By John Richardson
“The pedal-powered machine allowed a single person to spin eight cotton threads at a time rather than just one,” wrote James Grubber in this edition of his Asia Confidential newsletter.
“The spinning jenny, along with the steam engine and better power looms invented later on, transformed manufacturing productivity. Increased mechanisation meant you could do much more with less.”
3D printing might also, according to Chris Anderson in his book, Makers: The New Industrial Revolution, result in another explosion in productivity and a surge in economic growth.
But in the interim, just was the case with the industrial revolution, manufacturing faces huge disruptions.
For instance, Grubber warns that:
1. As everyone had become a blogger today, everyone will become a manufacturer tomorrow. Supply will pour into the space. Every amateur handyman and inventor has the tools to run wild now.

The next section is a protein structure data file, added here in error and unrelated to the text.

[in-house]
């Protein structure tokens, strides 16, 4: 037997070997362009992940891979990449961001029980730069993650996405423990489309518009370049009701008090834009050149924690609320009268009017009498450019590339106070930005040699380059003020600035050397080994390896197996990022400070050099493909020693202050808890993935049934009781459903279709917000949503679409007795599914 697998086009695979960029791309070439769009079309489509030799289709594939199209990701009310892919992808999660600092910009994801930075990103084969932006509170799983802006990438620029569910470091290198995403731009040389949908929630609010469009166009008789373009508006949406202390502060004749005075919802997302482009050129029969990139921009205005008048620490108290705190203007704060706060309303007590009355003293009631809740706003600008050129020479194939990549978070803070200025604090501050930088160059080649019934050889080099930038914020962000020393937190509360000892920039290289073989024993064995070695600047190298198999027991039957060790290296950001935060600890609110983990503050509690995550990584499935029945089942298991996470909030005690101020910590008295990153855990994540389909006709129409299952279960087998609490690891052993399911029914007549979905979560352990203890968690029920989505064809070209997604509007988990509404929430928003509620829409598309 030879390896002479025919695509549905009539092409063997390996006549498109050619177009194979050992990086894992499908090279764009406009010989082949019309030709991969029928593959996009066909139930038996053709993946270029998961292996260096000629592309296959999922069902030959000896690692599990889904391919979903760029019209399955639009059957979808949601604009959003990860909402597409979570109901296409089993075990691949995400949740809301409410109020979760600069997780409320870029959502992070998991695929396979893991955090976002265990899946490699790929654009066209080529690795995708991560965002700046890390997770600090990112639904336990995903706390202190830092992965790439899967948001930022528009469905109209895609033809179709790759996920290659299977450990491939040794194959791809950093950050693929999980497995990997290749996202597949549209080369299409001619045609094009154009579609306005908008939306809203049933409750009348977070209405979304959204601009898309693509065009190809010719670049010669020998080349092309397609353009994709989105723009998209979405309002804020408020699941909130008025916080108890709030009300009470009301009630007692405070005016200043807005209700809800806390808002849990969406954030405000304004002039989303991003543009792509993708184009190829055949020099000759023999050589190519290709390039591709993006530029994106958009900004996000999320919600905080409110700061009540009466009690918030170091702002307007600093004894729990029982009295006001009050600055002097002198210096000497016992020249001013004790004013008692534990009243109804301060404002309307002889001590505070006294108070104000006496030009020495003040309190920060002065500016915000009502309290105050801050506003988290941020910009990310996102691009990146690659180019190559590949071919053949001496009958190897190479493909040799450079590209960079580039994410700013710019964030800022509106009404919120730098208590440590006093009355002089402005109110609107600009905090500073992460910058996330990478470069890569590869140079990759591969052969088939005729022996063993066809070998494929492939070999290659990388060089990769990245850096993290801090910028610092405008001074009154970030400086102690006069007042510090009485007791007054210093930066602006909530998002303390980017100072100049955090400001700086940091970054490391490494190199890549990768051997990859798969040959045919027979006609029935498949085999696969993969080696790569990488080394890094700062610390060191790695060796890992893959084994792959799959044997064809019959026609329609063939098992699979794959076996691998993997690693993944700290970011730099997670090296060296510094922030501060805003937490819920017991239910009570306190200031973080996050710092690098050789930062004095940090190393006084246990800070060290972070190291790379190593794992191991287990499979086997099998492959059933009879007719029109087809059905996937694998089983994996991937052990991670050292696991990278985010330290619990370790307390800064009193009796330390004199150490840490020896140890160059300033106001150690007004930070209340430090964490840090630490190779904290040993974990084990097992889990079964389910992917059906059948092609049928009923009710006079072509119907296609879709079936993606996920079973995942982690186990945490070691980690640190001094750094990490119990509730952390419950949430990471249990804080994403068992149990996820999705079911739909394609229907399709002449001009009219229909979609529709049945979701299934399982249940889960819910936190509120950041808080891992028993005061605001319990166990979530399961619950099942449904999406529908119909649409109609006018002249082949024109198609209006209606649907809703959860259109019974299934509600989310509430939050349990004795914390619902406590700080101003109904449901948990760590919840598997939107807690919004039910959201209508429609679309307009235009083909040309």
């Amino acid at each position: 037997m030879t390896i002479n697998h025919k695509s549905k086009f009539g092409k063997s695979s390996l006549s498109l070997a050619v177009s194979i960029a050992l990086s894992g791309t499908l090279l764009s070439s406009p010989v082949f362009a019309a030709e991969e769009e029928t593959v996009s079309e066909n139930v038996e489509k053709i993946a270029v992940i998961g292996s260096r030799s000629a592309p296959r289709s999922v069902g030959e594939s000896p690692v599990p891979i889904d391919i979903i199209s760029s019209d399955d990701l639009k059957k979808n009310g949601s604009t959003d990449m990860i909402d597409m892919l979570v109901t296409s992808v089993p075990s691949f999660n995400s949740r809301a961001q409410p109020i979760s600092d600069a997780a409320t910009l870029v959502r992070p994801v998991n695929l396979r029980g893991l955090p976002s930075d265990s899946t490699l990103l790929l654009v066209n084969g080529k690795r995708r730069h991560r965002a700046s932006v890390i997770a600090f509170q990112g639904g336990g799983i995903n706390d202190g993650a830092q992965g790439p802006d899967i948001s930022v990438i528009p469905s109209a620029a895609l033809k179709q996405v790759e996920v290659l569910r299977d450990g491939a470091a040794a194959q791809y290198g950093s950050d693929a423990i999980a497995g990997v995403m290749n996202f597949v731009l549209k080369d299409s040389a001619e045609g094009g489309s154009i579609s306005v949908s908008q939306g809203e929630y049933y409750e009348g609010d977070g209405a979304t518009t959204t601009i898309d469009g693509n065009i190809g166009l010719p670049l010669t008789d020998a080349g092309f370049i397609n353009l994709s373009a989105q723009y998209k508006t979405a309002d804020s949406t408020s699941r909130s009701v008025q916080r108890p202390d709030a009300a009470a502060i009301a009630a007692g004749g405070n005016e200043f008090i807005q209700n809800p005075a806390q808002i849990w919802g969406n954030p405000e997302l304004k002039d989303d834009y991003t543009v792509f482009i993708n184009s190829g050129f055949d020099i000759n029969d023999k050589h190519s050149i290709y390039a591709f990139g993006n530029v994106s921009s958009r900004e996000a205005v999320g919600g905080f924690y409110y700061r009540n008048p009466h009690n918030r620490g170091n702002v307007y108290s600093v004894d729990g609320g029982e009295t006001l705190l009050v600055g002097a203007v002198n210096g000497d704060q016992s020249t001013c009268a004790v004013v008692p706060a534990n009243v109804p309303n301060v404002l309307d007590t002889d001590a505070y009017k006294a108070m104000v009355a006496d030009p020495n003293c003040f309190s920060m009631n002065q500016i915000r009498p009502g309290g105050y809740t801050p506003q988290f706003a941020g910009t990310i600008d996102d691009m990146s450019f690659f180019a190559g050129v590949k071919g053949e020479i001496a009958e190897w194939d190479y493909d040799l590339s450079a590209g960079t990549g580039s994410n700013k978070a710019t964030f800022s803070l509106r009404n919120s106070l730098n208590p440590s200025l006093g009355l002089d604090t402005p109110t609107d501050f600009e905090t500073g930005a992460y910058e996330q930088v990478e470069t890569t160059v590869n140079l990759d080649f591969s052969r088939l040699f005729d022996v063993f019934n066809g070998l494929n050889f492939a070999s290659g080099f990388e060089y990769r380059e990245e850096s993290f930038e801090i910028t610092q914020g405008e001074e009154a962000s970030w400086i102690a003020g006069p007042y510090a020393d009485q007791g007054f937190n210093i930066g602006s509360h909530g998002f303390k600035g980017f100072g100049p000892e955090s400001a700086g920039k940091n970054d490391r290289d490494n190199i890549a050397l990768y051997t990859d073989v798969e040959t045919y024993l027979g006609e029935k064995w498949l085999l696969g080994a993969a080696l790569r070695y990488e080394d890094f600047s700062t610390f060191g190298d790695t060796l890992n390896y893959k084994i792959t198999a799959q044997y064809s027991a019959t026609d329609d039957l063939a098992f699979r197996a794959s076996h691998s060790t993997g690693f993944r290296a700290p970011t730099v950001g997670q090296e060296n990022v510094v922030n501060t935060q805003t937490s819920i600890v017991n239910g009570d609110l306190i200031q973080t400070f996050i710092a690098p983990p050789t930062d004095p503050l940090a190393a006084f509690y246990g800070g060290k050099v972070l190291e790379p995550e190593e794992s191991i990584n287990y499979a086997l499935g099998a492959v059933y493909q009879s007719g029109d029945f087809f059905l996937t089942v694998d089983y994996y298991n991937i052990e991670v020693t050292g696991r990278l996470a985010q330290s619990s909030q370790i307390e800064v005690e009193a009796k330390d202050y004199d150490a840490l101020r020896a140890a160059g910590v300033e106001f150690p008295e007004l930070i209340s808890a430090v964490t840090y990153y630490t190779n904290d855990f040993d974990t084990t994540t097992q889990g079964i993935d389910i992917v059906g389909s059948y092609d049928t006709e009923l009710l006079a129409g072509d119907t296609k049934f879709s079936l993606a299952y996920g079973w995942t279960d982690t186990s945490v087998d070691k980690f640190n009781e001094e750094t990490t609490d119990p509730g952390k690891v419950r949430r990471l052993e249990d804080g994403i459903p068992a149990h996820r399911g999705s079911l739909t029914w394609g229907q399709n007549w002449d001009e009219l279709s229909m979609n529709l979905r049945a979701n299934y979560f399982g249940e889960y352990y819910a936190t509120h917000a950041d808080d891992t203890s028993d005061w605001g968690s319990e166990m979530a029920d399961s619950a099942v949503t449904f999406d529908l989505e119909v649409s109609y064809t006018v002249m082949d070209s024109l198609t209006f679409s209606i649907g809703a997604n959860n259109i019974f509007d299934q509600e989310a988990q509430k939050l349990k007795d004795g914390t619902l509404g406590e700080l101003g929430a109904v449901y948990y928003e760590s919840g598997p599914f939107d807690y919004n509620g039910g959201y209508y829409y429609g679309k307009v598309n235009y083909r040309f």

2. Larger manufacturing companies will inevitably lose significant market share. They’ll have to adapt to a rapidly changing environment.
3. It will result in an abundance of niche products. Consumers will benefit from this choice, even if there’ll be too much of it!
4. Prices of mid-to-low end manufacturing goods could well come down. They did for newspapers, so why not physical goods?
5. Manufacturing supply chains will see substantial changes. Small producers will want small batches. They’ll also prefer not to hold inventory i.e. manufacturing on demand. And they’ll obviously want to reduce costs, such as transportation.
In a series of later blog posts we will look at what this means for China’s outsourcing growth model, and how 3D printing might also affect other developing economies.
And we will look at how petrochemical producers – those that can be bothered to think beyond the next set of quarterly results – should respond.